We were both taken into Intensive Care where William lay under a ventilator. His honey-coloured hair which had become so wet under the oxygen-tent, now had dried and turned into a golden halo of tight curls. For the rest of that day and the next three days, neither the Paediatrician or the physiotherapists never left the hospital. Every two hours the physiotherapists came and pummelled away at William's chest, to break up the mucus in his breathing tubes so it could be sucked up. But by Wednesday late afternoon, they had to come before the two-hours were up, as the sticky mucus had built up to such an extent, that William had stopped breathing – and his heart had stopped.
Again and again the mucus would be sucked up and his heart start again, but by this time the Paediatrician was giving us warning of brain damage. The virus has been identified on the Tuesday as haemopholis influenza - a type of meningitis, and it was known as a 24 hour killer of children two years and under. William was two years and three months old, and because he had survived over those 24 hours, the Paediatrician had hopes that he would be the one two-year old to survive.
But William's body with its strong heart and strong lungs, became weaker and weaker and at 4.00pm on Friday 1st August 1980, he died.
The whole village went into shock and the Church was packed at the funeral with the villagers, with just two pews saved for the relatives. It was a beautiful service with the Rector talking about William's loud 'Amens' after everyone else had said their Amen at services. And his need to scramble up onto the pew when the organ started and sing. with an open hymn book in his hands, looking at the congregation behind him. And his face at the window at No. 14 where he would say 'Low' to everyone as they passed by.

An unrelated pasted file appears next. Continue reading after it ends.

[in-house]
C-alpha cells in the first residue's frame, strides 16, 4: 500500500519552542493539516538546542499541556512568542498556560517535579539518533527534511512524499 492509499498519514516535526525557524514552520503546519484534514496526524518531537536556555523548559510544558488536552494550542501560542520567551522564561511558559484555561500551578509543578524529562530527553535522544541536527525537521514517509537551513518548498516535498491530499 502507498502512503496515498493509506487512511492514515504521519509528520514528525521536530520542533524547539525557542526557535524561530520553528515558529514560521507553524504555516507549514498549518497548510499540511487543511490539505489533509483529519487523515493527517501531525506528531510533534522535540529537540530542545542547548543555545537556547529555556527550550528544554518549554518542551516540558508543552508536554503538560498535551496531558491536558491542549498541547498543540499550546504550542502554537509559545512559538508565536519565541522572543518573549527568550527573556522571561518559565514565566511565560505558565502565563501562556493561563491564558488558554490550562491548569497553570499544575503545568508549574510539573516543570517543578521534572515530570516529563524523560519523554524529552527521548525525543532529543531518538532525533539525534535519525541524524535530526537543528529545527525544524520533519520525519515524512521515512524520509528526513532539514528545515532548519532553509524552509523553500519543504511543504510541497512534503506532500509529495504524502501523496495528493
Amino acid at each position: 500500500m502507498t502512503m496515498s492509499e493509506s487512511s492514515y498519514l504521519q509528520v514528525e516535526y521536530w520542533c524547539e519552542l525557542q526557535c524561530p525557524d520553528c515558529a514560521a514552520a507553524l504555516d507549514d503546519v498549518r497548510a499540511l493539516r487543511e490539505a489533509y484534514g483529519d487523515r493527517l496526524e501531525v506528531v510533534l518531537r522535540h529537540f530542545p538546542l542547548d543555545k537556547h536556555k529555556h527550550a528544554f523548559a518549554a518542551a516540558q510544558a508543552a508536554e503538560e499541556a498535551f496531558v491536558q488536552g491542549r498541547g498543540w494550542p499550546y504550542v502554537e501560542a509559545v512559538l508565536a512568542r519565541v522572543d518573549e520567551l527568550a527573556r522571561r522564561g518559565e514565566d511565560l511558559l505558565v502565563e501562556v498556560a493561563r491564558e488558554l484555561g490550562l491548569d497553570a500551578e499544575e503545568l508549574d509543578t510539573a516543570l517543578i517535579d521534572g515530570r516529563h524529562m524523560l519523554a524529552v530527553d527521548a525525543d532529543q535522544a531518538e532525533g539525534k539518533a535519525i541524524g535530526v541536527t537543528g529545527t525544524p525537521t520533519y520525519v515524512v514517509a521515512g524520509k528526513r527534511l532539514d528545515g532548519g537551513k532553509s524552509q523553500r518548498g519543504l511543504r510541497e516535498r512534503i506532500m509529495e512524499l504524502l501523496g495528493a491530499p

Lawrence and Avril had such spiritual help from many friends, and healing came to Avril a few months after William's death when, listening to a tape given by David Pawson, she was able to say, “Lord God, if I could see ahead as You can see; if I knew what You know – then I would have done, with William, what You have done.”
Tom, their fourth child and third son arrived a year later, a week before Prince Charles and Princess Di's wedding. Henry arrived 15 months later. The children grew up at No. 14 going to local schools; went to respective Universities throughout the years; found work; married, and Lawrence and Avril are now left with a three bedroomed house, a study, kitchen, dining room and living room and bathroom – and a very large garden. All very empty and quiet now, and very hard work to keep tidy and free of weeds.